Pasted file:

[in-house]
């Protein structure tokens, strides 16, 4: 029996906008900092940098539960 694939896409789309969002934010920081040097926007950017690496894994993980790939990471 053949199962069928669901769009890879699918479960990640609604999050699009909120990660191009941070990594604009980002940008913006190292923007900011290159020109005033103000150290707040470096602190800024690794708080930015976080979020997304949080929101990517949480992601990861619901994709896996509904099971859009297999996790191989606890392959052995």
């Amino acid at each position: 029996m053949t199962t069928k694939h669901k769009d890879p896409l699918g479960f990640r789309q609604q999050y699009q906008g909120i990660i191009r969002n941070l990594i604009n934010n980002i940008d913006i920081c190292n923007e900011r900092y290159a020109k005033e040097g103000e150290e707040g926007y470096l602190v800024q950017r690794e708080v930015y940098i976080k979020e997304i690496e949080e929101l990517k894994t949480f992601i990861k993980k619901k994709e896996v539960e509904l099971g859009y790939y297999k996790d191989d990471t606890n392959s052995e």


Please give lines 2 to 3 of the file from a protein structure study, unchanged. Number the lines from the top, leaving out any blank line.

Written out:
């Protein structure tokens, strides 16, 4: 029996906008900092940098539960 694939896409789309969002934010920081040097926007950017690496894994993980790939990471 053949199962069928669901769009890879699918479960990640609604999050699009909120990660191009941070990594604009980002940008913006190292923007900011290159020109005033103000150290707040470096602190800024690794708080930015976080979020997304949080929101990517949480992601990861619901994709896996509904099971859009297999996790191989606890392959052995």
């Amino acid at each position: 029996m053949t199962t069928k694939h669901k769009d890879p896409l699918g479960f990640r789309q609604q999050y699009q906008g909120i990660i191009r969002n941070l990594i604009n934010n980002i940008d913006i920081c190292n923007e900011r900092y290159a020109k005033e040097g103000e150290e707040g926007y470096l602190v800024q950017r690794e708080v930015y940098i976080k979020e997304i690496e949080e929101l990517k894994t949480f992601i990861k993980k619901k994709e896996v539960e509904l099971g859009y790939y297999k996790d191989d990471t606890n392959s052995e």